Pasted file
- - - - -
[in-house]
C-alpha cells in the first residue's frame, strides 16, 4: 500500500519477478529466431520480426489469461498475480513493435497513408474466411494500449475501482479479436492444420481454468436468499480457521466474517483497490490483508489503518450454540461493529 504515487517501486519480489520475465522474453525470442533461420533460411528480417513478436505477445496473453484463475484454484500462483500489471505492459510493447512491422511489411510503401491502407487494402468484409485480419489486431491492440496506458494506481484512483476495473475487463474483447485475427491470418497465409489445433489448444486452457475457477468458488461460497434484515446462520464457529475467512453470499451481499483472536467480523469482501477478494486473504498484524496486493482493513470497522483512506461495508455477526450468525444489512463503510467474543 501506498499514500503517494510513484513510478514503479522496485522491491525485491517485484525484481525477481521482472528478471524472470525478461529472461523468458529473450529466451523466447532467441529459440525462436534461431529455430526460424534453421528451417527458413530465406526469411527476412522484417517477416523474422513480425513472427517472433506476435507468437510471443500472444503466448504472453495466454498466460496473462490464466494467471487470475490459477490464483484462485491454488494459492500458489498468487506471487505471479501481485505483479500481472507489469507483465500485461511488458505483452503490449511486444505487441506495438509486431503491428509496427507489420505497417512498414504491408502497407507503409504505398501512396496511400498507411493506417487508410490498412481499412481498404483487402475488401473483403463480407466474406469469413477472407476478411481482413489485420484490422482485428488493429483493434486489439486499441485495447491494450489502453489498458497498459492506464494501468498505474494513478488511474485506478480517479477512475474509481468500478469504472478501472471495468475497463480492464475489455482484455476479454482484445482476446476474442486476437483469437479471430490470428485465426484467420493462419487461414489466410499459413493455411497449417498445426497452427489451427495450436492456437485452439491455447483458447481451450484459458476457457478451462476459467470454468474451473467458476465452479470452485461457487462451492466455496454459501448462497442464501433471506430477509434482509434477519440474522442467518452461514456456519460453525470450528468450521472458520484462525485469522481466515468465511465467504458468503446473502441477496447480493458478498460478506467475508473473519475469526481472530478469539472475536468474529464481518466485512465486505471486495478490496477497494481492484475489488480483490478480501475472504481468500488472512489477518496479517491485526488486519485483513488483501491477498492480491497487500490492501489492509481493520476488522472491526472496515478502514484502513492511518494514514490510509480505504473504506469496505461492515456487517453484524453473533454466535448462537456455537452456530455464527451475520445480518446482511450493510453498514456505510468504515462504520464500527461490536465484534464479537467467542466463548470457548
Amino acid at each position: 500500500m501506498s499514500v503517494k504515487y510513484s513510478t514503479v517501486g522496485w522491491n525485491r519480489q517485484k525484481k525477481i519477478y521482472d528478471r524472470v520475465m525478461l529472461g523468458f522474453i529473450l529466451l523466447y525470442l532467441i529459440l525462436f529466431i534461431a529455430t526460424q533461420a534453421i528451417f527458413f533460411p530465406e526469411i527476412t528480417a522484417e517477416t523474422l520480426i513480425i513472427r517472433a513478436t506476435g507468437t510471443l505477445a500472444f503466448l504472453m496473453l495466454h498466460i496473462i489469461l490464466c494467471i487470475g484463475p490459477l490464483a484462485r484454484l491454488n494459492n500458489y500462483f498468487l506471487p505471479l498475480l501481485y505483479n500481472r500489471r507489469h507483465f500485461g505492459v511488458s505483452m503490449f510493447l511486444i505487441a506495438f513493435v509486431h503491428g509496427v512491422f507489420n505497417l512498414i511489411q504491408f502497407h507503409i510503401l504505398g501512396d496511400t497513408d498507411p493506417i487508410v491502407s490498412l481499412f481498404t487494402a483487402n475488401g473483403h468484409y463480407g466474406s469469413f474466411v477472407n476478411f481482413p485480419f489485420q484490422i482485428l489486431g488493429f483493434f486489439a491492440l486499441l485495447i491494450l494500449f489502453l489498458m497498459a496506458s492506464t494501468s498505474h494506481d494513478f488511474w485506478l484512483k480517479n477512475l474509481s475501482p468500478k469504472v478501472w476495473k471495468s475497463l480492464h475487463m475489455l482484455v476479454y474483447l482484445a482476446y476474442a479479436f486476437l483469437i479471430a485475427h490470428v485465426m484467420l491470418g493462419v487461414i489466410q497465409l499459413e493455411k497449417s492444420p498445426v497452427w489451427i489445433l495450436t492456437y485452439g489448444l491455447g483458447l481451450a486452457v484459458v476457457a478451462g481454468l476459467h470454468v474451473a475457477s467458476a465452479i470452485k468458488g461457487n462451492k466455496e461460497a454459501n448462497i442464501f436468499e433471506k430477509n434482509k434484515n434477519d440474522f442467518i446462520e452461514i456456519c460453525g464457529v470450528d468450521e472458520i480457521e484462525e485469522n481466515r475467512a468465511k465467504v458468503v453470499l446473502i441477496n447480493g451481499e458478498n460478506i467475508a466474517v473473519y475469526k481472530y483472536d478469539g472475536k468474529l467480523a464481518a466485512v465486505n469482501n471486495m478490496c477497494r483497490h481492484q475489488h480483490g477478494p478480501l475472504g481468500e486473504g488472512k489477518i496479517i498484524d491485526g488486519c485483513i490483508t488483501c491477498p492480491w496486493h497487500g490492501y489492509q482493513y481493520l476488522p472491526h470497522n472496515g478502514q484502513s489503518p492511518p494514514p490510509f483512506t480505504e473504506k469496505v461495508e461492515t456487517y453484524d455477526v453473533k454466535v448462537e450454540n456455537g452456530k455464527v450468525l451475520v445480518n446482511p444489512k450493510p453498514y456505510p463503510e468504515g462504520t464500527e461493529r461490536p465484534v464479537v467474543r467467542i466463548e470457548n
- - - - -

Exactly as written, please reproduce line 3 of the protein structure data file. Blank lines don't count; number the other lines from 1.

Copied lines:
Amino acid at each position: 500500500m501506498s499514500v503517494k504515487y510513484s513510478t514503479v517501486g522496485w522491491n525485491r519480489q517485484k525484481k525477481i519477478y521482472d528478471r524472470v520475465m525478461l529472461g523468458f522474453i529473450l529466451l523466447y525470442l532467441i529459440l525462436f529466431i534461431a529455430t526460424q533461420a534453421i528451417f527458413f533460411p530465406e526469411i527476412t528480417a522484417e517477416t523474422l520480426i513480425i513472427r517472433a513478436t506476435g507468437t510471443l505477445a500472444f503466448l504472453m496473453l495466454h498466460i496473462i489469461l490464466c494467471i487470475g484463475p490459477l490464483a484462485r484454484l491454488n494459492n500458489y500462483f498468487l506471487p505471479l498475480l501481485y505483479n500481472r500489471r507489469h507483465f500485461g505492459v511488458s505483452m503490449f510493447l511486444i505487441a506495438f513493435v509486431h503491428g509496427v512491422f507489420n505497417l512498414i511489411q504491408f502497407h507503409i510503401l504505398g501512396d496511400t497513408d498507411p493506417i487508410v491502407s490498412l481499412f481498404t487494402a483487402n475488401g473483403h468484409y463480407g466474406s469469413f474466411v477472407n476478411f481482413p485480419f489485420q484490422i482485428l489486431g488493429f483493434f486489439a491492440l486499441l485495447i491494450l494500449f489502453l489498458m497498459a496506458s492506464t494501468s498505474h494506481d494513478f488511474w485506478l484512483k480517479n477512475l474509481s475501482p468500478k469504472v478501472w476495473k471495468s475497463l480492464h475487463m475489455l482484455v476479454y474483447l482484445a482476446y476474442a479479436f486476437l483469437i479471430a485475427h490470428v485465426m484467420l491470418g493462419v487461414i489466410q497465409l499459413e493455411k497449417s492444420p498445426v497452427w489451427i489445433l495450436t492456437y485452439g489448444l491455447g483458447l481451450a486452457v484459458v476457457a478451462g481454468l476459467h470454468v474451473a475457477s467458476a465452479i470452485k468458488g461457487n462451492k466455496e461460497a454459501n448462497i442464501f436468499e433471506k430477509n434482509k434484515n434477519d440474522f442467518i446462520e452461514i456456519c460453525g464457529v470450528d468450521e472458520i480457521e484462525e485469522n481466515r475467512a468465511k465467504v458468503v453470499l446473502i441477496n447480493g451481499e458478498n460478506i467475508a466474517v473473519y475469526k481472530y483472536d478469539g472475536k468474529l467480523a464481518a466485512v465486505n469482501n471486495m478490496c477497494r483497490h481492484q475489488h480483490g477478494p478480501l475472504g481468500e486473504g488472512k489477518i496479517i498484524d491485526g488486519c485483513i490483508t488483501c491477498p492480491w496486493h497487500g490492501y489492509q482493513y481493520l476488522p472491526h470497522n472496515g478502514q484502513s489503518p492511518p494514514p490510509f483512506t480505504e473504506k469496505v461495508e461492515t456487517y453484524d455477526v453473533k454466535v448462537e450454540n456455537g452456530k455464527v450468525l451475520v445480518n446482511p444489512k450493510p453498514y456505510p463503510e468504515g462504520t464500527e461493529r461490536p465484534v464479537v467474543r467467542i466463548e470457548n